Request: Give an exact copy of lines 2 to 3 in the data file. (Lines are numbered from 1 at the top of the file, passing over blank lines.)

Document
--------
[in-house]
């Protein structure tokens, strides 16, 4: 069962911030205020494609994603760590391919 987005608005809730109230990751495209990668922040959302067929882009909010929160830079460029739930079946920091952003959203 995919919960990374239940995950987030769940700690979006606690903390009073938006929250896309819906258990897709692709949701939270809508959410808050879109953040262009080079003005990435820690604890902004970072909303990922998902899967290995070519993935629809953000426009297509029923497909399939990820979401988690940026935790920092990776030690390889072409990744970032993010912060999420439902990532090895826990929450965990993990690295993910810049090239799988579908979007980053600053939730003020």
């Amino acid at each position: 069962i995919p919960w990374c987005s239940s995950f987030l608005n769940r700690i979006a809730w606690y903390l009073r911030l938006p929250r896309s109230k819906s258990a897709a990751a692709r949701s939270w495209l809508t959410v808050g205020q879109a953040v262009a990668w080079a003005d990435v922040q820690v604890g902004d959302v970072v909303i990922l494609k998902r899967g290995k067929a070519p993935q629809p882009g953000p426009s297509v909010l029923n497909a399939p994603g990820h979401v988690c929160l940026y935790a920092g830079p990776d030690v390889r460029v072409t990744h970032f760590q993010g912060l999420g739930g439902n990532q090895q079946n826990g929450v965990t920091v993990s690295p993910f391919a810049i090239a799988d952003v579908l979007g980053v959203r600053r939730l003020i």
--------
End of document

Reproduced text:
């Protein structure tokens, strides 16, 4: 069962911030205020494609994603760590391919 987005608005809730109230990751495209990668922040959302067929882009909010929160830079460029739930079946920091952003959203 995919919960990374239940995950987030769940700690979006606690903390009073938006929250896309819906258990897709692709949701939270809508959410808050879109953040262009080079003005990435820690604890902004970072909303990922998902899967290995070519993935629809953000426009297509029923497909399939990820979401988690940026935790920092990776030690390889072409990744970032993010912060999420439902990532090895826990929450965990993990690295993910810049090239799988579908979007980053600053939730003020």
């Amino acid at each position: 069962i995919p919960w990374c987005s239940s995950f987030l608005n769940r700690i979006a809730w606690y903390l009073r911030l938006p929250r896309s109230k819906s258990a897709a990751a692709r949701s939270w495209l809508t959410v808050g205020q879109a953040v262009a990668w080079a003005d990435v922040q820690v604890g902004d959302v970072v909303i990922l494609k998902r899967g290995k067929a070519p993935q629809p882009g953000p426009s297509v909010l029923n497909a399939p994603g990820h979401v988690c929160l940026y935790a920092g830079p990776d030690v390889r460029v072409t990744h970032f760590q993010g912060l999420g739930g439902n990532q090895q079946n826990g929450v965990t920091v993990s690295p993910f391919a810049i090239a799988d952003v579908l979007g980053v959203r600053r939730l003020i």